# Where does the factor of $1/V^N$ come from in the classical non-ideal partition function?

I'm reading about classical non-ideal gases from this source. On page 5, they say that the non-ideal partition function is a product of the ideal partition function and the non-ideal partition function, which makes perfect sense.

They write the interaction part of the non-ideal partition function in equation (3.1.4) as

$$\frac{1}{V^N} \int \mathrm{e}^{-\left(\sum_{i

with no explanation as to where the factor $$1/V^N$$ comes from. I can't seem to figure it out in any sort of detail. Any ideas?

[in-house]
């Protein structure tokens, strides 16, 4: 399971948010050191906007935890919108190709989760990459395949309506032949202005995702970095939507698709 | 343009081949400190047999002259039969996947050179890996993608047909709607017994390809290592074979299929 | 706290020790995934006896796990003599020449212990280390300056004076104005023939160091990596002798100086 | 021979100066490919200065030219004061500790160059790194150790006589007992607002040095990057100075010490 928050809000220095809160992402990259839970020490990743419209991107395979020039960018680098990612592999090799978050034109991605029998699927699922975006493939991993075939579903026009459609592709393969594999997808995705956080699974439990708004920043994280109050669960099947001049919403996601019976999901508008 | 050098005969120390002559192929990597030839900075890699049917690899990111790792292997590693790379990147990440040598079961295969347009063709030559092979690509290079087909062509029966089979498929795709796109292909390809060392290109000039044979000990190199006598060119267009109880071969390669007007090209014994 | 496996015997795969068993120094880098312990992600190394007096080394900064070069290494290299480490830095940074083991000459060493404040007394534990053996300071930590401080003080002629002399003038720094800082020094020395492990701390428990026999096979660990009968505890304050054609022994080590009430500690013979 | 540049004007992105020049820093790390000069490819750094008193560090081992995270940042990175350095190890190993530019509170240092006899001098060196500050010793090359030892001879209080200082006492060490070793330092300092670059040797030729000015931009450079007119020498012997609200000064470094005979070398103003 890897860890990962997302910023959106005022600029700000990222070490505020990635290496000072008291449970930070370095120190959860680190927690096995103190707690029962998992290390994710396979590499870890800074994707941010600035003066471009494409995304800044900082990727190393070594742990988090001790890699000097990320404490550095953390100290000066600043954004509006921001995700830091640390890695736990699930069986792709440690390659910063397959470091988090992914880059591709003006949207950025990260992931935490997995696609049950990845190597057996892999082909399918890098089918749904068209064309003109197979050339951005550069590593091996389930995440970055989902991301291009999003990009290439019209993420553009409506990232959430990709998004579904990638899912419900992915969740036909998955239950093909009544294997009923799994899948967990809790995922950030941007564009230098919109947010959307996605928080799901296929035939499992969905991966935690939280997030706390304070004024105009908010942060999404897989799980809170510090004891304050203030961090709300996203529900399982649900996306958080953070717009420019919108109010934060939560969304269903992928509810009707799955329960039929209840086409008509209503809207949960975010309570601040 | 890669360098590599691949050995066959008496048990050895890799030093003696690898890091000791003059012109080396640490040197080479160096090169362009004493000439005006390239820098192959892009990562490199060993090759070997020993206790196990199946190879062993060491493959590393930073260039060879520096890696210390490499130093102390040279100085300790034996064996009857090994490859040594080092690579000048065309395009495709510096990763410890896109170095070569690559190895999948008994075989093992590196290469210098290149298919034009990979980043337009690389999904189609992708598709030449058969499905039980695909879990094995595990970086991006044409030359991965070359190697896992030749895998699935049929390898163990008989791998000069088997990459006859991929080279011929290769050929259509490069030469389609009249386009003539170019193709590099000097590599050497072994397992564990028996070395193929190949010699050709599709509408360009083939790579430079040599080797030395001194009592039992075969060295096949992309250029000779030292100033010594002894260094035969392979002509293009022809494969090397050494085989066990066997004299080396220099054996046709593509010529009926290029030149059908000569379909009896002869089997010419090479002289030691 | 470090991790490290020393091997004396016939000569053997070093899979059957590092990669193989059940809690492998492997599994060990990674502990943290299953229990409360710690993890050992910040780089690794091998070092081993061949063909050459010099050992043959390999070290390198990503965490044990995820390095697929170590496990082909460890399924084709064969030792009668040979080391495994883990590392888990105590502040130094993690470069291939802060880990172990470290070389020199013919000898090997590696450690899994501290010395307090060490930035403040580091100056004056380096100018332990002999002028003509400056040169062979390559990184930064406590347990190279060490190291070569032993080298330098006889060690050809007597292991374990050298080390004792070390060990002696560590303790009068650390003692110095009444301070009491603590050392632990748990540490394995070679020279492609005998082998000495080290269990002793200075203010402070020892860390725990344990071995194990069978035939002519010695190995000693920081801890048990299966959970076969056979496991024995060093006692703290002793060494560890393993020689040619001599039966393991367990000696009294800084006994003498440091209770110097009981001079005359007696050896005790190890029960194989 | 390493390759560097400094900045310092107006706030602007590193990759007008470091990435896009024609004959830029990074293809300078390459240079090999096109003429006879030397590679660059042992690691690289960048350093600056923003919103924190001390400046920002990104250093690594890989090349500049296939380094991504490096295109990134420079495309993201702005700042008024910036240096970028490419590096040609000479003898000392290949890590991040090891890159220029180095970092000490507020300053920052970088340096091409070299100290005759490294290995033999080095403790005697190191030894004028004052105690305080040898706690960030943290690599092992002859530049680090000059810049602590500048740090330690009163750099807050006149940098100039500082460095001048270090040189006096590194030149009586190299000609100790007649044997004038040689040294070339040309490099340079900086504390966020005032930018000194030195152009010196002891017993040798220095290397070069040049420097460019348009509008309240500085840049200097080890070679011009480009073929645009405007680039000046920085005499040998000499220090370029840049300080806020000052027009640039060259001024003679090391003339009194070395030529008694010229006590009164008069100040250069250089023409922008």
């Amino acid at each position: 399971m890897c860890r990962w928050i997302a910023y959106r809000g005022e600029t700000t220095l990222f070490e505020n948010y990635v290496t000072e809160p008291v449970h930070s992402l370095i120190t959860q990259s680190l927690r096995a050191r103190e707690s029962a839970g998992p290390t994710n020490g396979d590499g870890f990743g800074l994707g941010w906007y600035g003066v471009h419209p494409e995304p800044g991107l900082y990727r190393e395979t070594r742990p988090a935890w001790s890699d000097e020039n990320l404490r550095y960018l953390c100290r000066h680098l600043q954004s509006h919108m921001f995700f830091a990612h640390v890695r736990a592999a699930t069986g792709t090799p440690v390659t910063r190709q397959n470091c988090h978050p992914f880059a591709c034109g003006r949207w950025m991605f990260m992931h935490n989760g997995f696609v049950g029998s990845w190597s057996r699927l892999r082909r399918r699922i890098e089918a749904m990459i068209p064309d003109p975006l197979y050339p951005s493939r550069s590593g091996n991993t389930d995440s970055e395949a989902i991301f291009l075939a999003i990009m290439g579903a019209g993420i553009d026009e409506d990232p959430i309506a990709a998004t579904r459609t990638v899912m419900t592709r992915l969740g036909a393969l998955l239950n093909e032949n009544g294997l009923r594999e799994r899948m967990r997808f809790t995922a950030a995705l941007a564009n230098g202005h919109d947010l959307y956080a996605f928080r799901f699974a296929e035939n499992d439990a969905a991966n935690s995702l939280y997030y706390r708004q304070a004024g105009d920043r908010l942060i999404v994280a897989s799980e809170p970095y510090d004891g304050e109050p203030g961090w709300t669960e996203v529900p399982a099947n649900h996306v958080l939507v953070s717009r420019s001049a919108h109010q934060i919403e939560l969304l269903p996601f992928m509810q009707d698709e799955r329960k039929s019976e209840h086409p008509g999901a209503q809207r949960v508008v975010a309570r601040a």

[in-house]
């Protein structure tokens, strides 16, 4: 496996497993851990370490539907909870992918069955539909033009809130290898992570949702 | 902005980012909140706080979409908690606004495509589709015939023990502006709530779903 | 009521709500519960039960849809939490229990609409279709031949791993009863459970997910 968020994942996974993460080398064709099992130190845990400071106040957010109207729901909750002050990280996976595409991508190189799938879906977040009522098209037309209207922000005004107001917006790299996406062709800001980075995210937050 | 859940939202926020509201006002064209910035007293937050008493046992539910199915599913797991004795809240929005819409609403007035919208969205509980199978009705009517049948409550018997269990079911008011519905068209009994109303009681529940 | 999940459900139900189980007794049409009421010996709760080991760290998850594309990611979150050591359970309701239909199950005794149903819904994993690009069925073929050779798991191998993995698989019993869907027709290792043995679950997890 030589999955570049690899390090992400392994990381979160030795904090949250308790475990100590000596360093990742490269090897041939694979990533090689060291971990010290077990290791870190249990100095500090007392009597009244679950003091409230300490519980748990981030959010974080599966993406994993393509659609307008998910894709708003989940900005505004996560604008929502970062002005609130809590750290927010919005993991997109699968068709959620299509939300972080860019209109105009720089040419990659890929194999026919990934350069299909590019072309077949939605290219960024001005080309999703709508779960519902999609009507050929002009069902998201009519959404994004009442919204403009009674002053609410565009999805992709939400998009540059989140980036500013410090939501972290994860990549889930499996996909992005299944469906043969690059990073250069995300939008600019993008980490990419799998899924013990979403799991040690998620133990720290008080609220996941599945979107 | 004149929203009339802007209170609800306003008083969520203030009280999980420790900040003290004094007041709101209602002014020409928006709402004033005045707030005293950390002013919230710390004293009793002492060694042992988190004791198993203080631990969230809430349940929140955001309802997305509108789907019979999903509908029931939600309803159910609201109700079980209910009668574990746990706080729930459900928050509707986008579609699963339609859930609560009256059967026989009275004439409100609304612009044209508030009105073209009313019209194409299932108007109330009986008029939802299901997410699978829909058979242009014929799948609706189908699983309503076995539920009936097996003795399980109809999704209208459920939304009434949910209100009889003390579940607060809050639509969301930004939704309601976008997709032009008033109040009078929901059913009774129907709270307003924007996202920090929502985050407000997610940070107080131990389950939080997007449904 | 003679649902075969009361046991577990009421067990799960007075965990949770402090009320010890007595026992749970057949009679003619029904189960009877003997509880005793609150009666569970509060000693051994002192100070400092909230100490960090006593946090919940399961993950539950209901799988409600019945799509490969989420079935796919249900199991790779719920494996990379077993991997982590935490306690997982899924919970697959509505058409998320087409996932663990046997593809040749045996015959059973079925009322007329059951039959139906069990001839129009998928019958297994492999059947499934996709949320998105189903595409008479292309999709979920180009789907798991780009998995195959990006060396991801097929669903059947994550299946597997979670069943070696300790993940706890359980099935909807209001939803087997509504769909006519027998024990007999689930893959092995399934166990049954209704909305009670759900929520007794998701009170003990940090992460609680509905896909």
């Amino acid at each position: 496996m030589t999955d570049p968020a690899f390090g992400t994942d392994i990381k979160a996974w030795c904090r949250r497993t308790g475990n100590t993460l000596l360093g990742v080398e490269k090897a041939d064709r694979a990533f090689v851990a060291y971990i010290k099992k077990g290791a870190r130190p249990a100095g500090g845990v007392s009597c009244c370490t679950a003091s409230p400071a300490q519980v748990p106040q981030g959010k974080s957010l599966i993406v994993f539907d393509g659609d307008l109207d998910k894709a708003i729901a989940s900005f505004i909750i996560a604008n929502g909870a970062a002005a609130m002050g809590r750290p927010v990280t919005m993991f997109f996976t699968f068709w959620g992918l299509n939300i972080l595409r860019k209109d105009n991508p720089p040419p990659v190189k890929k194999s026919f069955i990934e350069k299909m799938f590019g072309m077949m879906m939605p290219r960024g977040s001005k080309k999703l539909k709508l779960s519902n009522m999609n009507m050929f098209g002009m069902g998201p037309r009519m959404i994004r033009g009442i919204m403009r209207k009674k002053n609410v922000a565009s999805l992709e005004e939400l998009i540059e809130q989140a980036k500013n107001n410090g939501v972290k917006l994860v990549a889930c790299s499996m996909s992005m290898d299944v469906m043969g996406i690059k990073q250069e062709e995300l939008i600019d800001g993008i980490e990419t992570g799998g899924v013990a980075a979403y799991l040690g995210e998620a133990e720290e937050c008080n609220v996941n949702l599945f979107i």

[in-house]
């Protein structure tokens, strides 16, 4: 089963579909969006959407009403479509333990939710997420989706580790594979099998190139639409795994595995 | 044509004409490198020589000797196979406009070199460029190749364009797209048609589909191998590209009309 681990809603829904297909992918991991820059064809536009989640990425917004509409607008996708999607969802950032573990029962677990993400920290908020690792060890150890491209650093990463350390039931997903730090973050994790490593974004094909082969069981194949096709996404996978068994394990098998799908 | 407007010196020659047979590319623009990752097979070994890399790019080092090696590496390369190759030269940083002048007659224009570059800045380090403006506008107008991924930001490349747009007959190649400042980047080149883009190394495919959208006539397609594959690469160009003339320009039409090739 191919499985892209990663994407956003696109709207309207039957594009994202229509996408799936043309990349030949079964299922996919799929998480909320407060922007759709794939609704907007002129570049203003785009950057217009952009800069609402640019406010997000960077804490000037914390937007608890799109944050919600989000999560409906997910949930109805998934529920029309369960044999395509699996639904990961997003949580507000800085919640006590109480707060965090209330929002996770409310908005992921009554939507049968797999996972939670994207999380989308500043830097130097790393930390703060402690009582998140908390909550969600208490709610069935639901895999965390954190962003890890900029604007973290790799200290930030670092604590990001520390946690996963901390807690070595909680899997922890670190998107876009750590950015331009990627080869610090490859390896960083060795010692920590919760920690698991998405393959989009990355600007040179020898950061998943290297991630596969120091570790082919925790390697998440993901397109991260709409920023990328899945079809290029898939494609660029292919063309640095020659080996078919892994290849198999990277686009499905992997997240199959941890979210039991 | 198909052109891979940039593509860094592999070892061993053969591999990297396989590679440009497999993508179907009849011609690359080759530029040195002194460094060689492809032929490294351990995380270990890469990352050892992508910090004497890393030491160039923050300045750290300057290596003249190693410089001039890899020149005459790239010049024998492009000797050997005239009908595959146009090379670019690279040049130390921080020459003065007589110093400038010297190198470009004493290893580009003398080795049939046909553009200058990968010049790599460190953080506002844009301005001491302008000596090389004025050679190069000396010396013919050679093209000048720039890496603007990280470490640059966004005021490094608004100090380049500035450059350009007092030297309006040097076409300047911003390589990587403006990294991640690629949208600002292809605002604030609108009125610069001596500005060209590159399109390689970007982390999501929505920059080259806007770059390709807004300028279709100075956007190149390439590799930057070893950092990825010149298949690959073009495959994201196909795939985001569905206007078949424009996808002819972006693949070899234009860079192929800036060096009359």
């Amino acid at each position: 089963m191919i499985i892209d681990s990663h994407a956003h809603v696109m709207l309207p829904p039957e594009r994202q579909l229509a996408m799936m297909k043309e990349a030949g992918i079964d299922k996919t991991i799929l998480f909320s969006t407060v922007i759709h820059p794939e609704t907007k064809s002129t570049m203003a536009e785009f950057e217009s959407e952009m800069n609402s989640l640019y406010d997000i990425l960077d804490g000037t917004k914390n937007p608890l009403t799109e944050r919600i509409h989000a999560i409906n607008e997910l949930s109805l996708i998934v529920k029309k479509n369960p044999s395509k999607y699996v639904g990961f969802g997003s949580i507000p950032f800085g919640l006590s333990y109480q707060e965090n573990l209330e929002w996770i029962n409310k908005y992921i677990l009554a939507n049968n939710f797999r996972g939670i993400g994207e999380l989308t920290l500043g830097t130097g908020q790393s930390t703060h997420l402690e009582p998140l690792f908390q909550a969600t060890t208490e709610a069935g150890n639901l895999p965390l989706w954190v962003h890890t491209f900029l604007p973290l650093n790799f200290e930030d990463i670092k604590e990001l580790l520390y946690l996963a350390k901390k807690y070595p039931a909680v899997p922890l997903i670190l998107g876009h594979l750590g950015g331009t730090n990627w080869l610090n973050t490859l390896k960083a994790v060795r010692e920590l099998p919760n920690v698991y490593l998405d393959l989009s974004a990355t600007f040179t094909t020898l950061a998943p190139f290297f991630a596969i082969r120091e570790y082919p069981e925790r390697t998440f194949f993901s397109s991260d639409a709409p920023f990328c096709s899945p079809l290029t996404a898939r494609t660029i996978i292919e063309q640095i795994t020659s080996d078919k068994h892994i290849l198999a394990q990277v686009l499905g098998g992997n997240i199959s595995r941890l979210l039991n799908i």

It is just a convention choice, not every textbook uses this. It's been a while, but I think the choice to have that factor is due to the fact that the positions are uniformly distributed over the volume $$V$$, so we choose to perform the integral with this factor to represent this probability. So,
$$Q = \int \prod_i \left(\frac{d^3q_i}{V}\right) U(q_1, ... q_n)$$
It doesn't change the physics, since $$V$$ is a constant in these integrals anyway.
The total volume for one particle would be $$V = \int \mathrm{d}^3q$$, so that for $$N$$ particles is $$(\int \mathrm{d}^3q)^N = V^N.$$